891 F.2d 490
58 USLW 2391
David Junior BROWN, Petitioner-Appellee,
Gary DIXON, Warden, Central Prison, Respondent-Appellant.
David Junior BROWN, Petitioner-Appellant,
Gary DIXON, Warden, Central Prison, Respondent-Appellee.
Nos. 88-4008, 88-4009.
United States Court of Appeals,
Argued April 12, 1989.
Decided Dec. 11, 1989.
Richard N. League, Sp. Deputy Atty. Gen. (Lacy H. Thornburg, Atty. Gen. of North Carolina, Dept. of Justice, Raleigh, N.C., on brief), for respondent-appellant.
Robert Steven Mahler (Marshall Dayan, North Carolina Death Penalty Resource Center, Raleigh, N.C., on brief); Bruce T. Cunningham, Jr. (Pollock, Fullenwider, Cunningham & Patterson, P.A., Southern Pines, N.C., on brief), for petitioner-appellee.
Before ERVIN, Chief Judge, and RUSSELL and CHAPMAN, Circuit Judges.
ERVIN, Chief Judge:
David Junior Brown is a prisoner of the State of North Carolina under two sentences of death for first-degree murder. Brown advanced thirty challenges to his conviction and sentence in his 28 U.S.C. § 2254 petition for a writ of habeas corpus. The district court denied relief from the conviction on seventeen grounds. The court ordered relief from sentence on three claims and left the remaining ten, all bearing on the penalty phase of Brown's bifurcated trial, unaddressed. Brown v. Rice, 693 F.Supp. 381 (W.D.N.C.1988). We reverse the portion of the order granting relief from sentence, affirm the portion denying relief from the conviction, and remand to allow the district court to consider the ten unaddressed arguments bearing on the sentence.
A jury of the North Carolina Superior Court for Union County found Brown guilty of the murders of Shelly Diane Chalflinch and her nine-year-old daughter, Christina. The same jury, after hearing testimony from several additional witnesses, returned sentences of death. The North Carolina Supreme Court found no merit to any of Brown's numerous assignments of error, and affirmed. State v. Brown, 306 N.C. 151, 293 S.E.2d 569, cert. denied, 459 U.S. 1080, 103 S.Ct. 503, 74 L.Ed.2d 642 (1982).
On July 16, 1984, Judge William H. Helms of the North Carolina Superior Court for Moore County denied Brown's motion for post-conviction relief.1 The motion asserted, among other things, that the prosecutor had improperly exercised his peremptory challenges to purge the jury of all persons with scruples about imposing a death sentence. The North Carolina and U.S. Supreme Courts declined to review the denial of collateral relief.2 State v. Brown, 316 N.C. 734, 345 S.E.2d 393 (denying Brown's petition for a writ of certiorari and remanding for a hearing on a new execution date), cert. denied, 479 U.S. 940, 107 S.Ct. 423, 93 L.Ed.2d 373 (1986).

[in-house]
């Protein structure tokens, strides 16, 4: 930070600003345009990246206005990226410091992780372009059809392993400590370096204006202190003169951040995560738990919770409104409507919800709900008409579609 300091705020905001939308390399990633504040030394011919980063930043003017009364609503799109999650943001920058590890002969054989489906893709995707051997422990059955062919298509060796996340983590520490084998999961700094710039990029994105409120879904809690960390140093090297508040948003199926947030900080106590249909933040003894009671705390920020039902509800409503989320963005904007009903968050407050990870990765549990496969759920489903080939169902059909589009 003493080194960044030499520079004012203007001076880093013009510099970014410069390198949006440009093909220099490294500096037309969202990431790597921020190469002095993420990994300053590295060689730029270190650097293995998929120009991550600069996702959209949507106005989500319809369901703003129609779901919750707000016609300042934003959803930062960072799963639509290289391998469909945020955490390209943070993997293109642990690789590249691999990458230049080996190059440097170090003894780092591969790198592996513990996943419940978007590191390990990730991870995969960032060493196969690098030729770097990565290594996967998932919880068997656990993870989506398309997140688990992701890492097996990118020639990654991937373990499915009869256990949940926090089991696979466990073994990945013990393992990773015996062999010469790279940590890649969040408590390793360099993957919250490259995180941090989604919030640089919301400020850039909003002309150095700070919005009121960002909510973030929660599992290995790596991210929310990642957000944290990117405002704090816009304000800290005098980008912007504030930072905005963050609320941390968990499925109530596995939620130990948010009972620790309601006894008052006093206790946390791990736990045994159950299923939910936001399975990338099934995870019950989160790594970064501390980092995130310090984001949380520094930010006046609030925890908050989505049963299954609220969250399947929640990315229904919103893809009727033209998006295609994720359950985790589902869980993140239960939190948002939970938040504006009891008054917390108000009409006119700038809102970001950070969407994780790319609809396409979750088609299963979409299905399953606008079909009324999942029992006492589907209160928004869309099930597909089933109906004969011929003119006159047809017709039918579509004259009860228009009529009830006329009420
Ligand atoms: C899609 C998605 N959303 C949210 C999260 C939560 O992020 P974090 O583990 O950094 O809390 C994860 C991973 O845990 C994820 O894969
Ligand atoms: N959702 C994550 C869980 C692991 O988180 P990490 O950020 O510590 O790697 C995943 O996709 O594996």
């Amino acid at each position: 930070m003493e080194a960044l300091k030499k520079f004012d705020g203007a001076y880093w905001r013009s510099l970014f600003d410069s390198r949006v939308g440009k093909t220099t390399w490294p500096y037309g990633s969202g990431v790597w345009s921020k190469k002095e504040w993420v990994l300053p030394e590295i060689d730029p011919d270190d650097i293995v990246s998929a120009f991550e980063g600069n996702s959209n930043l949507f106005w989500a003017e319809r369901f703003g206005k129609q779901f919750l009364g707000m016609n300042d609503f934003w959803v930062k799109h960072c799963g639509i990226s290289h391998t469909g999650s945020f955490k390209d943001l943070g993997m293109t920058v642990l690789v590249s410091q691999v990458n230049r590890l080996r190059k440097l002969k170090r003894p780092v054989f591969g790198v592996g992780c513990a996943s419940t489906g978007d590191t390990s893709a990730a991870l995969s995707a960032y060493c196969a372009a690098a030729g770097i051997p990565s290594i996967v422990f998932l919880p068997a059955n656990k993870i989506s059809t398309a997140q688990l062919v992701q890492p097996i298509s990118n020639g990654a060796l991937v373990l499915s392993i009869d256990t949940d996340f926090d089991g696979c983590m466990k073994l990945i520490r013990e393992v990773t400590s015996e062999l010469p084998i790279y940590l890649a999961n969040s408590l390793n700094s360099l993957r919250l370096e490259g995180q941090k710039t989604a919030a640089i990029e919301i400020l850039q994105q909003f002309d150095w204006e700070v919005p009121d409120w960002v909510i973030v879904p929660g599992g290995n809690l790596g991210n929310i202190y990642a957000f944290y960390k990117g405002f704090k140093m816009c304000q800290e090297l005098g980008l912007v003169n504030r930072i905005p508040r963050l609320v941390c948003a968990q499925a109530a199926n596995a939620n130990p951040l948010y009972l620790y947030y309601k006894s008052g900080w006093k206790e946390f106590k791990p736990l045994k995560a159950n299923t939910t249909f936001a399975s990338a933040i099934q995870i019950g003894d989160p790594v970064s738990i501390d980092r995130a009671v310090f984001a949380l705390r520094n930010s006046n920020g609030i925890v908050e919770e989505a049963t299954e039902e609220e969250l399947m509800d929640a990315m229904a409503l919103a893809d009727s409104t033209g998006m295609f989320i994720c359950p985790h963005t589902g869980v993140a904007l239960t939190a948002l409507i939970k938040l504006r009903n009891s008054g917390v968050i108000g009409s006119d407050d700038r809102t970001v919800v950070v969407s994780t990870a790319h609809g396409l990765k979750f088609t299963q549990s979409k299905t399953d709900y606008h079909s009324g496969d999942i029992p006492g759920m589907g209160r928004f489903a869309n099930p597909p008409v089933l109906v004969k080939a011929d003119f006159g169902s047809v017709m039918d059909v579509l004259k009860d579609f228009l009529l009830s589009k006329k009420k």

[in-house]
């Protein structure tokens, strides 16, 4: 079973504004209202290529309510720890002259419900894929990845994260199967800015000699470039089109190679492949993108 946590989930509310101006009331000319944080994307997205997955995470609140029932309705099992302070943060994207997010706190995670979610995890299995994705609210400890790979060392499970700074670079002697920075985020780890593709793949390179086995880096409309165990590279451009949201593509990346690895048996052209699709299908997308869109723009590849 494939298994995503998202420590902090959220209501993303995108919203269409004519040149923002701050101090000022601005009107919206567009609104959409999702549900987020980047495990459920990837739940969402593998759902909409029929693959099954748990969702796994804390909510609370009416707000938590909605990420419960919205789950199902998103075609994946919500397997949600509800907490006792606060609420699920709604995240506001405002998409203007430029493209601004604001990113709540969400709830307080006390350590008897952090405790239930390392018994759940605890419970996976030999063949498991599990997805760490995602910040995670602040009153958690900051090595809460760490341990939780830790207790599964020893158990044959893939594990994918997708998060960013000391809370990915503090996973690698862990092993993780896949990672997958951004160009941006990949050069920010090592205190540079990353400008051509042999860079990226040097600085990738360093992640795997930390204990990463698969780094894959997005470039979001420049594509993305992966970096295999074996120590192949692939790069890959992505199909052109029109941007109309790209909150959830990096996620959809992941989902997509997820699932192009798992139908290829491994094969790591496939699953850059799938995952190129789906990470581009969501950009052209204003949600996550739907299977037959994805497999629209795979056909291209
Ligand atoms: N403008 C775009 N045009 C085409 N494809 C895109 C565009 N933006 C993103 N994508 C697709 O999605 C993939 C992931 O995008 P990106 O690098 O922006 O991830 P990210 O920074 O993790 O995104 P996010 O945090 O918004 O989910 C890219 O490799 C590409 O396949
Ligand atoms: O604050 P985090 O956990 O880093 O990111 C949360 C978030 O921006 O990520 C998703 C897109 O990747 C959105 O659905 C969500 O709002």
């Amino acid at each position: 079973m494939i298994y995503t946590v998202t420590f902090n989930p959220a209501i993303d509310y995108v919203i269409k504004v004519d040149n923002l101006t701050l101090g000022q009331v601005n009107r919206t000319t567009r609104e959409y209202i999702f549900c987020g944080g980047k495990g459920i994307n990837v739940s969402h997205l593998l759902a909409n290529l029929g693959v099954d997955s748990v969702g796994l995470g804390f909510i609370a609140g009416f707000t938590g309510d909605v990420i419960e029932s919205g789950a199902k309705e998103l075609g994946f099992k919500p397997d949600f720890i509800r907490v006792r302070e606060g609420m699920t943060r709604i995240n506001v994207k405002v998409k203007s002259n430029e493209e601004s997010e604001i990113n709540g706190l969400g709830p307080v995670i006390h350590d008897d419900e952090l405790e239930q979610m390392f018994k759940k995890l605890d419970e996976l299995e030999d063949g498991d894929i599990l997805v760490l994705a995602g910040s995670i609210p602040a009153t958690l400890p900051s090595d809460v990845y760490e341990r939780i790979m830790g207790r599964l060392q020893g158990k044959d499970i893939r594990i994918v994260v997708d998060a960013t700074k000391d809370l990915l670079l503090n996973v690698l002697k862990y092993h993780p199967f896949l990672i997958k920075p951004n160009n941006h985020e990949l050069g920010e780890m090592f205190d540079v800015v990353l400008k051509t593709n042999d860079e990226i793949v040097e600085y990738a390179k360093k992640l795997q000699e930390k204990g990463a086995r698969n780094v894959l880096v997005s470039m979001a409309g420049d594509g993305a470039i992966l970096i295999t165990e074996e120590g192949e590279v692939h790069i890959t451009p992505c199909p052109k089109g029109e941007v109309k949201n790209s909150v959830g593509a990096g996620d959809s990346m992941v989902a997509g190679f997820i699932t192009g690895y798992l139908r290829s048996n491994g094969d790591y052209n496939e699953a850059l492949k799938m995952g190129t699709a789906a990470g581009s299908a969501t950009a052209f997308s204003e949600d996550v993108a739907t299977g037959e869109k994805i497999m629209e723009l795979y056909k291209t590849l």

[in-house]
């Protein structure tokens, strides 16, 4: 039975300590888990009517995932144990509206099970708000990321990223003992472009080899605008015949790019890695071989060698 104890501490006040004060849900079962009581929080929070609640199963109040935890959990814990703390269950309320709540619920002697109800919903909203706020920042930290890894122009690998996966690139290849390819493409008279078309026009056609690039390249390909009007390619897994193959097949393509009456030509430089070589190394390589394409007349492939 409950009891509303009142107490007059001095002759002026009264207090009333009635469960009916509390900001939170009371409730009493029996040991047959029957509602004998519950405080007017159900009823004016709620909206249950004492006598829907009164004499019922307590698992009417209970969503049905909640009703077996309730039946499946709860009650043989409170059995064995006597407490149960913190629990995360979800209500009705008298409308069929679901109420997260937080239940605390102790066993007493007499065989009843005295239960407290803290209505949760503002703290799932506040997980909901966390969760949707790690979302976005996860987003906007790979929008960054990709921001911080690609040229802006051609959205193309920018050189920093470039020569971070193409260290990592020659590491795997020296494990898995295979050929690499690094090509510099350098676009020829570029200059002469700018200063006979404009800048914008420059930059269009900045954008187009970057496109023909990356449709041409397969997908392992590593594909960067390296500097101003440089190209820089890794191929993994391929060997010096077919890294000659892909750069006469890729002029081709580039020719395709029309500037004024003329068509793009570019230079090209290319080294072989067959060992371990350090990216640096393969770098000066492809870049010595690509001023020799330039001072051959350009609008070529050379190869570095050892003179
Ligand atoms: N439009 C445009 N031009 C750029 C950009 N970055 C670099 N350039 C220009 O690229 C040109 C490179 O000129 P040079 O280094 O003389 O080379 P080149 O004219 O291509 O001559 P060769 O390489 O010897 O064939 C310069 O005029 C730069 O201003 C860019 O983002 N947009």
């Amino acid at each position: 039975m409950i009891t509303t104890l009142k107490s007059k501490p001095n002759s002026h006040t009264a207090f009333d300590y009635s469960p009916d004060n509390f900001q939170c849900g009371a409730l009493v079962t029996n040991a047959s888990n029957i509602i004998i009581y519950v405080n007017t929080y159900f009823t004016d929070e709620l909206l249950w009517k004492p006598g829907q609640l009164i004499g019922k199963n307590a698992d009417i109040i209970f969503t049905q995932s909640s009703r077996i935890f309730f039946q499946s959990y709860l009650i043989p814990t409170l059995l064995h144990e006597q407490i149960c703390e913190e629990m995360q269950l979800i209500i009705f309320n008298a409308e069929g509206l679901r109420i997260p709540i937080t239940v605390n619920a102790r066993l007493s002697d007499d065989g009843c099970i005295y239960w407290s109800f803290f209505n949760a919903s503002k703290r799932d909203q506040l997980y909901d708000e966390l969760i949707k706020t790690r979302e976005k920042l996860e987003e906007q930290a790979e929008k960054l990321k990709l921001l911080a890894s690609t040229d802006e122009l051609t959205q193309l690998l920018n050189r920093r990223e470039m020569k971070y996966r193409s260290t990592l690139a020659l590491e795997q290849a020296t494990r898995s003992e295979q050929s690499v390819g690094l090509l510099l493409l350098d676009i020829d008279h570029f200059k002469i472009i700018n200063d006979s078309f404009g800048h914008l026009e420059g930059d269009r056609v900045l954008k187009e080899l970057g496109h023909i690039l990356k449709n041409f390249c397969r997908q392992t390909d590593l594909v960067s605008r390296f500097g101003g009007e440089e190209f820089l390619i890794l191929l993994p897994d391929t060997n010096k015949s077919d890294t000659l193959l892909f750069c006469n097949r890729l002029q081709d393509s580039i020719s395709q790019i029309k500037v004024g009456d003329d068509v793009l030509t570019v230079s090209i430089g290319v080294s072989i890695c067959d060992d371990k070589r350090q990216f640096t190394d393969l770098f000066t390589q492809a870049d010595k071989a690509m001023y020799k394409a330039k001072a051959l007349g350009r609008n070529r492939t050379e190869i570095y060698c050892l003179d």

Brown commenced this action on April 17, 1987. On April 21, the district court stayed Brown's execution, scheduled to occur on May 8, 1987. By an order and decision dated August 15, 1988, the court granted Brown relief from his sentence and denied relief from the conviction. Brown has appealed for relief from his conviction, and North Carolina seeks through its cross-appeal the reinstatement of Brown's death sentences.
The North Carolina Supreme Court opinion on Brown's direct appeal gives a full account of the Chalflinch murders. We have no reason to recapitulate the lurid details here, though we shall in succeeding passages discuss the facts necessary to place the legal issues in context.
We must, however, describe two pre- and post-trial incidents not before presented in the published opinions. The first is the jury selection process. The second occurred only shortly before the oral argument of this appeal, when, according to affidavits from some of Brown's lawyers, a man approached the lawyers with a story that could bolster Brown's defense that someone else had committed the murders and that may accordingly implicate some of the claims challenging Brown's conviction.
We attend first to the details of jury selection. In the words of the district court, "[d]uring the jury selection in this case, [North Carolina] used the voir dire to determine if prospective jurors had any feelings about the death penalty and then excused by peremptory challenge 'all jurors who indicated the slightest uncertainty about the death penalty.' " Brown, 693 F.Supp. at 389 (emphasis in original) (quoting Brown v. North Carolina, 479 U.S. 940, 944, 107 S.Ct. 423, 426, 93 L.Ed.2d 373, 376 (1986) (Brennan, J., dissenting from denial of certiorari)). The district attorney excused by peremptory challenge all nine veniremen who expressed reservations about the death penalty.3 The district court's decision reports the State's concession "that none of these nine jurors could have been excused for cause because all ... said they could put their personal feelings aside and apply the law as instructed by the judge." 693 F.Supp. at 390. North Carolina, in its argument to us, suggests that the reservations of two of those excused may have warranted exclusions for cause, but concedes that the remaining seven were not so excludible.4 We shall, for purposes of this opinion, assume what the record supports, that North Carolina peremptorily challenged all nine solely because of their reservations about the death penalty.
The second incident bears on Brown's argument that the denial of his lawyers' requests to inspect the Chalflinches' Southern Pines, N.C., apartment, where the murders occurred, violated his rights.5 In affidavits given in March, 1989, two of Brown's lawyers reported their interview of a resident of Pinehurst, N.C., a town about three miles from Southern Pines. The interview followed a January 17, 1989 "chance meeting" of the resident, unnamed in any paper before us, and one of the lawyers. The affidavits summarize the exchanges that occurred at the meeting and a subsequent interview.